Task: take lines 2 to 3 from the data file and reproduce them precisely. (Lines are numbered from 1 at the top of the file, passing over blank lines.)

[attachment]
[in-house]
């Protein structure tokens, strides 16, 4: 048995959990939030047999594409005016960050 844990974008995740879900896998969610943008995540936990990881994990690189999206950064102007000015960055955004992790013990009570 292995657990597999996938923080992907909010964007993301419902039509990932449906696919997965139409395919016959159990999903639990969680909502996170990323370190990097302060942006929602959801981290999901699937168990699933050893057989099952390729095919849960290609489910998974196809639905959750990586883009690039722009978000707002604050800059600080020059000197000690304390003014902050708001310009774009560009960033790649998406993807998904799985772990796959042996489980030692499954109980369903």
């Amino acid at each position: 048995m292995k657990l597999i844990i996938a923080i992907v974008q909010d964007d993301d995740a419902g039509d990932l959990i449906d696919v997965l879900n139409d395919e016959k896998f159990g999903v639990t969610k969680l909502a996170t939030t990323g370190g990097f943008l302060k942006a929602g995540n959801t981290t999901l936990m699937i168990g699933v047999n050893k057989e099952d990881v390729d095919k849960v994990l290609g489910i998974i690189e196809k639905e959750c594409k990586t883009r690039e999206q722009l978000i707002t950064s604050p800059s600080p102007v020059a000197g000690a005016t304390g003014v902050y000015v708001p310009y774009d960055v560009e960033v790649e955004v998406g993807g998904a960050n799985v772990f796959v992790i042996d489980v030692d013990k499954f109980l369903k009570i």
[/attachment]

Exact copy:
């Protein structure tokens, strides 16, 4: 048995959990939030047999594409005016960050 844990974008995740879900896998969610943008995540936990990881994990690189999206950064102007000015960055955004992790013990009570 292995657990597999996938923080992907909010964007993301419902039509990932449906696919997965139409395919016959159990999903639990969680909502996170990323370190990097302060942006929602959801981290999901699937168990699933050893057989099952390729095919849960290609489910998974196809639905959750990586883009690039722009978000707002604050800059600080020059000197000690304390003014902050708001310009774009560009960033790649998406993807998904799985772990796959042996489980030692499954109980369903």
């Amino acid at each position: 048995m292995k657990l597999i844990i996938a923080i992907v974008q909010d964007d993301d995740a419902g039509d990932l959990i449906d696919v997965l879900n139409d395919e016959k896998f159990g999903v639990t969610k969680l909502a996170t939030t990323g370190g990097f943008l302060k942006a929602g995540n959801t981290t999901l936990m699937i168990g699933v047999n050893k057989e099952d990881v390729d095919k849960v994990l290609g489910i998974i690189e196809k639905e959750c594409k990586t883009r690039e999206q722009l978000i707002t950064s604050p800059s600080p102007v020059a000197g000690a005016t304390g003014v902050y000015v708001p310009y774009d960055v560009e960033v790649e955004v998406g993807g998904a960050n799985v772990f796959v992790i042996d489980v030692d013990k499954f109980l369903k009570i």